This is no fun buddy road trip. Spike Lee hits a current nerve looking from the past and present of Black Lives Matter recounting war and racism in Da 5 Bloods. Lee uses creative techniques to flashback 5 Viet Nam war buddies bouncing between then and now. They want to go back to the site of their battle for life and death. They want to return to where their 5th Blood died in combat with Viet Cong to repatriate his remains. They also want to recover a fortune in gold they left behind at the time of that attack.
Lee and writer Kevin Willmott reworked a script by Danny Bilson and Paul De Meo. They chose to show the trauma that Black men faced in Viet Nam and how they were made to feel invisible and powerless during and after the war. These were brave and heroic soldiers who were fighting for a system that denigrated and abused them in an unnecessary conflict. They fought while systemic racism was still being preserved and stacked against them. Black soldiers had more casualties.
Otis (Clarke Peters) organizes this expedition bringing the men back together. He also meets up with Tien (Ley Y Lan) with whom he had a relationship during the war. Eddie (Norm Lewis) is the high-powered successful businessman who just wants to do right. Melvin (Isiah Whitlock, Jr.) is the calm, level headed member of the team. Paul (Delroy Lindo) came out of the war the most damaged. He is loud, brash and opinionated, especially about politics. He wears his MAGA hat proudly and isn’t afraid to let it be known where he stands on everything. Paul has PTSD worse than his buddies and it creates problems more than once. Spike Lee gives each of the men their own emotional revelation scene as they remember this place and what happened there.
They start in Ho Chi Minh City. Spike Lee incorporates his iconic films and music from the past to set the scene and the mood for this journey. They meet in a bar called Apocalypse Now (the real name of that bar) to reminisce and plan their adventure. And he uses the iconic monumental Ride of the Valkyries cruising down the river to get to where they will start their journey into the jungle. Lee extensively uses the music of Marvin Gaye right from the beginning and through in the film to set the mood with more music from the Viet Nam era. (Mother, Mother, What’s Goin’ On). The director also pays homage to his favorite old films as in The Treasure of Sierra Madre, with the story line of infectious greed to find gold.
Director Lee changes the aspect ratio during flashbacks, especially when using historic footage Lee shows of Martin Luther King, Jr., Mohammed Ali, Angela Davis, 1968 Riots, LBJ and Nixon, the My Ley Massacre, even the drawing of Crisps Attucks, the first Black man to die in defense of this country in 1770. The screen narrows to look more square. That also took some adjusting as a viewer. As do a couple of scenes that switch quickly and one where the four vets are seen side by side, each framed in red, which looked somewhat out of place in this film.
Spike Lee considered using de-aging technology to show the men young in flashbacks, and then back to being old. But he decided he had to come up with a better, more creative way to tackle the problem for two reasons. Filming in a jungle at 100 degrees would cause makeup and prosthetics to melt. And he had to keep the budget at $100 million. So, the actors appear as the same age in flashbacks as well as the in the current time scenes. It was a little jarring and confusing at first, but Lee thought the audience would get used to it and we did. And after awhile, it made sense, since the only character that didn’t age was Stormin’ Norman, (Chadwick Boseman) the 5th Blood who died in the jungle 5 decades earlier. He stays young.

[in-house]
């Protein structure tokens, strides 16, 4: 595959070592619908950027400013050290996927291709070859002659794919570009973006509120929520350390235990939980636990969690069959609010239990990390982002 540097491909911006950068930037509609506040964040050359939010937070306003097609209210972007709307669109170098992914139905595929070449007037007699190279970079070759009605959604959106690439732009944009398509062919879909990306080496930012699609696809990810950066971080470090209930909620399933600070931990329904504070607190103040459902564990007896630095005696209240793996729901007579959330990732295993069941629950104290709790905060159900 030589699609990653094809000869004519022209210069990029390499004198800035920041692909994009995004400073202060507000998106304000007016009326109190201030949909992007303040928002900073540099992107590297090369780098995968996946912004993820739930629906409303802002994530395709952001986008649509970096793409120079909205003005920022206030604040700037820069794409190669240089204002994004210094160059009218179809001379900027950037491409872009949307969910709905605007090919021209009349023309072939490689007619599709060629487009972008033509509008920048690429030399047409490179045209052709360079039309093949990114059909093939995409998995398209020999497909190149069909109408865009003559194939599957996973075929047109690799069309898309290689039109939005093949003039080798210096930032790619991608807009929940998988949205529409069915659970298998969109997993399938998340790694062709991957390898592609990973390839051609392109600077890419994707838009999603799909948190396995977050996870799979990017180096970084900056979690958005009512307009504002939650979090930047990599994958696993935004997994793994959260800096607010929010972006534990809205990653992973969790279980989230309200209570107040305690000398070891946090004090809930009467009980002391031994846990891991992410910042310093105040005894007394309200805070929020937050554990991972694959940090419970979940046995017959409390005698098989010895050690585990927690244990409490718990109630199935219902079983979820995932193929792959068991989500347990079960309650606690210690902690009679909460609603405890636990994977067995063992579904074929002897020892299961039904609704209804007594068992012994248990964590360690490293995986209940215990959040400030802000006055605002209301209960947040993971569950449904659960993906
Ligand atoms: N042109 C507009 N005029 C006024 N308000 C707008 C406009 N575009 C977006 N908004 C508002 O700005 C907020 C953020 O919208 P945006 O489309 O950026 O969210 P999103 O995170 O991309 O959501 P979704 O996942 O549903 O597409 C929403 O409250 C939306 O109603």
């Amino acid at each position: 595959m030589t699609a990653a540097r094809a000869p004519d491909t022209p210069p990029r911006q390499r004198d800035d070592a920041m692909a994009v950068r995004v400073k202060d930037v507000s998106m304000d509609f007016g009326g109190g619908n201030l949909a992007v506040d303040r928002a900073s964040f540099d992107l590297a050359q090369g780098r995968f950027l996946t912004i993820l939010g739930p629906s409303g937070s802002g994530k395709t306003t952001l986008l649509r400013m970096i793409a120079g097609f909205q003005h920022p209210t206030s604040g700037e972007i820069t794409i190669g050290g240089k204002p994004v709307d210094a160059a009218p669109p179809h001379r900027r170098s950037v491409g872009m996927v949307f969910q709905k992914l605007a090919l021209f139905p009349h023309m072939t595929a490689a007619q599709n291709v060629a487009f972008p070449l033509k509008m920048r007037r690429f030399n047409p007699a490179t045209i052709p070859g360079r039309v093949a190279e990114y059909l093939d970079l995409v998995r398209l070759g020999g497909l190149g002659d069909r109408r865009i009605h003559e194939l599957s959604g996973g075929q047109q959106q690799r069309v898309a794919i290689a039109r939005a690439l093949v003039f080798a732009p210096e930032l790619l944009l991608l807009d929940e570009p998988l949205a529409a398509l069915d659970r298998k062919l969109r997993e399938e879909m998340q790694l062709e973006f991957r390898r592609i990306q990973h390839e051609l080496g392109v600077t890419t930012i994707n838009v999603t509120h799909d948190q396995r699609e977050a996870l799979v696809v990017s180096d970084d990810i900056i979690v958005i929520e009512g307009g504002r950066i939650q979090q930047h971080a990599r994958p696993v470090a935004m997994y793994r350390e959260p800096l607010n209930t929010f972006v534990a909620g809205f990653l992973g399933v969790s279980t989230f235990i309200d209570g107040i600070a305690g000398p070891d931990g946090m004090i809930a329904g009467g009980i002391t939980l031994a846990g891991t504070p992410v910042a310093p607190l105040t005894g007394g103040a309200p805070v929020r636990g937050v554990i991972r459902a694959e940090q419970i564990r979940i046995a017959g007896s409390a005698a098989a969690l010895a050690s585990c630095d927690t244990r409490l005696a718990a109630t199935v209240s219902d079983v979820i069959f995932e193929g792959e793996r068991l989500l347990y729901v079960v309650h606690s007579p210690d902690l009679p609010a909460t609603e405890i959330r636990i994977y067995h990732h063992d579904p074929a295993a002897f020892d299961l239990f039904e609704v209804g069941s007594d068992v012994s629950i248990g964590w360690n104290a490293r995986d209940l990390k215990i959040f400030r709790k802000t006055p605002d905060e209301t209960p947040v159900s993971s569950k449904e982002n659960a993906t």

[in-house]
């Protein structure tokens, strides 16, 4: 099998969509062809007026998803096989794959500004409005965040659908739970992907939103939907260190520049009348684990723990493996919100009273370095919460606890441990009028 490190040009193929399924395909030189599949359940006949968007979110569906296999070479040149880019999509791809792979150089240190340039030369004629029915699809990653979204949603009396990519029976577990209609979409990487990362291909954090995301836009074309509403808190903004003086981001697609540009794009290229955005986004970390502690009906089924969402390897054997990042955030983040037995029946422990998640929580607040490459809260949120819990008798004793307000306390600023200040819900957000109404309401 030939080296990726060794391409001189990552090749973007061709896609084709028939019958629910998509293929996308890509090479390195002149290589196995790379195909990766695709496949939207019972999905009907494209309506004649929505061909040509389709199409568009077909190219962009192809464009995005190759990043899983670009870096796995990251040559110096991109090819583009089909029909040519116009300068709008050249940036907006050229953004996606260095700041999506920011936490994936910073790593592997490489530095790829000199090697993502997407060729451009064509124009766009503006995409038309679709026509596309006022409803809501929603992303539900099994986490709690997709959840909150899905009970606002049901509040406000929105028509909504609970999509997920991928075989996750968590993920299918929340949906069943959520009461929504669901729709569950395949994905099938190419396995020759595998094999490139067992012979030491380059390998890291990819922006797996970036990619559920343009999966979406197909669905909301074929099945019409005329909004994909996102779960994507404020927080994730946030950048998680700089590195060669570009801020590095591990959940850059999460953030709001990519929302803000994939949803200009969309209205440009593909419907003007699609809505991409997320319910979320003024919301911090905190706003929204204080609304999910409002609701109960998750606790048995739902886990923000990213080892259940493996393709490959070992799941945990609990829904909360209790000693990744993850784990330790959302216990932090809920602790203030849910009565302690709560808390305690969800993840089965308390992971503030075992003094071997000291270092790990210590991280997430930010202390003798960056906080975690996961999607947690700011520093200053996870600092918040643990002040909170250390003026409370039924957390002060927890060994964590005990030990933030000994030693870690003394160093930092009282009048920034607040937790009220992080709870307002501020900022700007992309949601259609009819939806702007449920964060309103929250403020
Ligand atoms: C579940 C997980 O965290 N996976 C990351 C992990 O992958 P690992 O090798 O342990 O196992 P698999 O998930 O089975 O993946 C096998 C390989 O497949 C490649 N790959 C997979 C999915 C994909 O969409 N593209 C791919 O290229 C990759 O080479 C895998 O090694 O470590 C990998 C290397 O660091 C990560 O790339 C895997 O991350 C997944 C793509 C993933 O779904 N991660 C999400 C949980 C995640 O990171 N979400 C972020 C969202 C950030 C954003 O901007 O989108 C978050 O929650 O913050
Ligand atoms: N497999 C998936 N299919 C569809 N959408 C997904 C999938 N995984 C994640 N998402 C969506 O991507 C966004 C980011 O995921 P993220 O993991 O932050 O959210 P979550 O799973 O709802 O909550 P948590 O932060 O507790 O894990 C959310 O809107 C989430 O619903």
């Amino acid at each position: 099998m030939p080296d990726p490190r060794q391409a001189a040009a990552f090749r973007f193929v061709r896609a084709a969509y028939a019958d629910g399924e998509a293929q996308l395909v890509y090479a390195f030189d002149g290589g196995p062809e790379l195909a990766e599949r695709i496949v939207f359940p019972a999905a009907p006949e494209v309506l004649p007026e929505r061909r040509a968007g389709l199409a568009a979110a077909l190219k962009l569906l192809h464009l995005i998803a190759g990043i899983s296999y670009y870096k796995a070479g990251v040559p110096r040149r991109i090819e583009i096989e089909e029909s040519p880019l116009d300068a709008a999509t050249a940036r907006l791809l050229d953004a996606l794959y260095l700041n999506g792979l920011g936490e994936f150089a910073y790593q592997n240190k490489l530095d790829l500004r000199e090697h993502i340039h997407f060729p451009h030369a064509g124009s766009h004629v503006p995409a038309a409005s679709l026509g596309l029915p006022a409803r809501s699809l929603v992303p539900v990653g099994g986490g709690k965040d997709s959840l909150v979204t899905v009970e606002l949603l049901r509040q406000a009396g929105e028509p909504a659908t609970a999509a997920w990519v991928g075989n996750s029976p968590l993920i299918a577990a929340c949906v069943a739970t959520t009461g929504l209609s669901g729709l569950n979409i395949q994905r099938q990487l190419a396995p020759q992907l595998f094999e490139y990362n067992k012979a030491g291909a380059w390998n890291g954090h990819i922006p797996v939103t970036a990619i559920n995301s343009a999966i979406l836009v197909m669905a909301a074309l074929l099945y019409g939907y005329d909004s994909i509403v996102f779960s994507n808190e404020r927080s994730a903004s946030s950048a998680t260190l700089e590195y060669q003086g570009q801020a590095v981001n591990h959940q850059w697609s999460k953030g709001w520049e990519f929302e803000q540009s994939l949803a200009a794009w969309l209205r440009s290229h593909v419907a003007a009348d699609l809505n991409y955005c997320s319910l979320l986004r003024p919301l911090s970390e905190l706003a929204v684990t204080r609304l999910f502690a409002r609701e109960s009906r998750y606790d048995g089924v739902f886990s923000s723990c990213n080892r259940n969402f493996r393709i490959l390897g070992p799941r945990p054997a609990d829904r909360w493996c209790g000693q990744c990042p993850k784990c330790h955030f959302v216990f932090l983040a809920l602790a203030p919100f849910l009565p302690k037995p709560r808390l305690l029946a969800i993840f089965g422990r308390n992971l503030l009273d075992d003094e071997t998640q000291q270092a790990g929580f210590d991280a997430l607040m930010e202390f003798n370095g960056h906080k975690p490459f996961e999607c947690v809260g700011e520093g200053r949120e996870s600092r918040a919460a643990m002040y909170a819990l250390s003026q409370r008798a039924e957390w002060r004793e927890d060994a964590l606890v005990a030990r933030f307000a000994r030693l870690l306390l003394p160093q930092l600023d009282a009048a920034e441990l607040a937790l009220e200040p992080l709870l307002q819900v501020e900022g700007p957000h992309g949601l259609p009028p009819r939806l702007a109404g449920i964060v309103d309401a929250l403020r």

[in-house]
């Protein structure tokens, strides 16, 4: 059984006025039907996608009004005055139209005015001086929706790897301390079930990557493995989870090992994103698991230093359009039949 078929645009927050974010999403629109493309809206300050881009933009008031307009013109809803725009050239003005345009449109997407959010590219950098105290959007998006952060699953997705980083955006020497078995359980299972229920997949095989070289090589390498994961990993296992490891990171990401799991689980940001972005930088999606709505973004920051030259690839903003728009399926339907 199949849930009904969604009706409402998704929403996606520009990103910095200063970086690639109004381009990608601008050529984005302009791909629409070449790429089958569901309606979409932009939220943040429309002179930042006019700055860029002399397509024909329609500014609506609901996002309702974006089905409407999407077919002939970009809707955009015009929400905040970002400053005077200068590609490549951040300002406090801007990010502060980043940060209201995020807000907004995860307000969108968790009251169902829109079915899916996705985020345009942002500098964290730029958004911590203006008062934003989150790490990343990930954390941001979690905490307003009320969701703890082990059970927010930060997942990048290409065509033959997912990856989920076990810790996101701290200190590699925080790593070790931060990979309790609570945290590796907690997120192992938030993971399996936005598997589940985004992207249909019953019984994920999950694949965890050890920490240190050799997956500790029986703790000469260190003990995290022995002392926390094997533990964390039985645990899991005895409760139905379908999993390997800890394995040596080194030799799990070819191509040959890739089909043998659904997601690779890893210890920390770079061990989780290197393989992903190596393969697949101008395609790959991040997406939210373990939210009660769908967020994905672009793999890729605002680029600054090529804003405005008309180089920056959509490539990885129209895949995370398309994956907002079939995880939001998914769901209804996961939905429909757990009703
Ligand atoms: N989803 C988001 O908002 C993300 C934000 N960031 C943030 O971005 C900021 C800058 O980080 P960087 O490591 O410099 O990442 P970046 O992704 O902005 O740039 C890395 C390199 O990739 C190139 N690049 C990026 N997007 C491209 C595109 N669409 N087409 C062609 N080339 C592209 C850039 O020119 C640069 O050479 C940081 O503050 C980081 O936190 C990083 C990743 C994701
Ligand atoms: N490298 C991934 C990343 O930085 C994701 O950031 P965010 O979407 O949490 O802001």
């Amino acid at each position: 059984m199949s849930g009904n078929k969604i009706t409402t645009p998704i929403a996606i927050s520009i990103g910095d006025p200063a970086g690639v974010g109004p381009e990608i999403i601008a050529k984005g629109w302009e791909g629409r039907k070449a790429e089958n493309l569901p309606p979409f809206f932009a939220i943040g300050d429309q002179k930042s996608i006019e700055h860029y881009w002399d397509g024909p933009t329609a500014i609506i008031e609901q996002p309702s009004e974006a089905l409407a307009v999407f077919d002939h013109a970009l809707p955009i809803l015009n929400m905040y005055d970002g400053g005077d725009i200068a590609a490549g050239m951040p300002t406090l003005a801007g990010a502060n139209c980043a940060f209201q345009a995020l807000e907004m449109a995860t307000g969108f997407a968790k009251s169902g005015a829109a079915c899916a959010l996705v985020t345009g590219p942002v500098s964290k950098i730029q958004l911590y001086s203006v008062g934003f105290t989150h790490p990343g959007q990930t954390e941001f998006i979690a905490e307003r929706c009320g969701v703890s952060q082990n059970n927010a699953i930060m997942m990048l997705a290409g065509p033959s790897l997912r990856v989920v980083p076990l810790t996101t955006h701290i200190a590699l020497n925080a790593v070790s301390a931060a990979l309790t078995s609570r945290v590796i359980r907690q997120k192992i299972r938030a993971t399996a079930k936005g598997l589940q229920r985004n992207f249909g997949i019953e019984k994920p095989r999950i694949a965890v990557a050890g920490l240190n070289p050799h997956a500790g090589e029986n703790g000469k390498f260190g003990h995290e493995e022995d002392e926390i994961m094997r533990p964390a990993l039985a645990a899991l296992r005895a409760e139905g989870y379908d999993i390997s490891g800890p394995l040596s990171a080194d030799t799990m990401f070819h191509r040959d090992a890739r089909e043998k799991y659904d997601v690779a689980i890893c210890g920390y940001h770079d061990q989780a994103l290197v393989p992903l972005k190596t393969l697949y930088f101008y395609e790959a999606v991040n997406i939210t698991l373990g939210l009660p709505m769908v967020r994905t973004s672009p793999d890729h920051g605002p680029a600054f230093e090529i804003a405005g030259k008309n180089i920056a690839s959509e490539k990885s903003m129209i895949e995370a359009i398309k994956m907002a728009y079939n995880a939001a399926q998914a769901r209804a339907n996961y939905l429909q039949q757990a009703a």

The four vets meet their guide, Vinh (Johnny Tri Nguyen) at the bar, who offers to go with them on their journey, but they say no thank you. Tien, uses her contacts to arrange a meeting with shifty French businessman, Desroche (Jean Reno) who is willing to help smuggle the gold out of Viet Nam for a cut. He’s a little stiff in the role.
Complicating matters as the 4 living Bloods are about to take off on their journey, Paul’s son shows up, concerned for his father. They have more than a contentious relationship. Paul is really rough on his son and unhappy he’s there. David’s a school teacher back home and a good guy. The guys agree to let him come. Maybe he’ll be able to control his Dad’s PTSD outbursts and meds.
David meets a pretty French lady in the bar. Hedy (Melanie Thierry). She has two sidekicks, part of her organization to detonate land mines left from the war in Viet Nam. They become friendly and she takes interest in David’s trip with Dad and friends, but the 4 Bloods and David step off by themselves. Incidents along the way test their strength and trust. Then you get to see who survives their last tour of duty.
A notable, emotionally charged scene is an incredible take, more than 3 minutes long where Delroy Lindo delivers a monologue that bears his character’s soul. Lindo, as Paul, is non-stop, bringing up every raw emotion, close up, looking straight on. It’s a tour de force, not only for the actor, but for cinematographer, Newton Thomas Sigel, (Bohemian Rhapsody, Drive), perfectly framed, then panning up to Paul’s Black power fist against the sky. It’s jaw-dropping punctuation.
Spike Lee draws a straight line from the assassination of Martin Luther King, Jr. to today’s explosion of protests over police brutality reminiscent of those on race and war during Viet Nam and now with Black Lives Matter. Spike Lee, as with Black KKKlansmen, Do the Right Thing, has managed to weave together history, solid performances and storytelling. There’s humor, emotional depth, suspense and violence in a strong statement on race, politics and war. Though unplanned, this film could not have come at a more crucial moment.
Netflix 2 hours 34 minutes R
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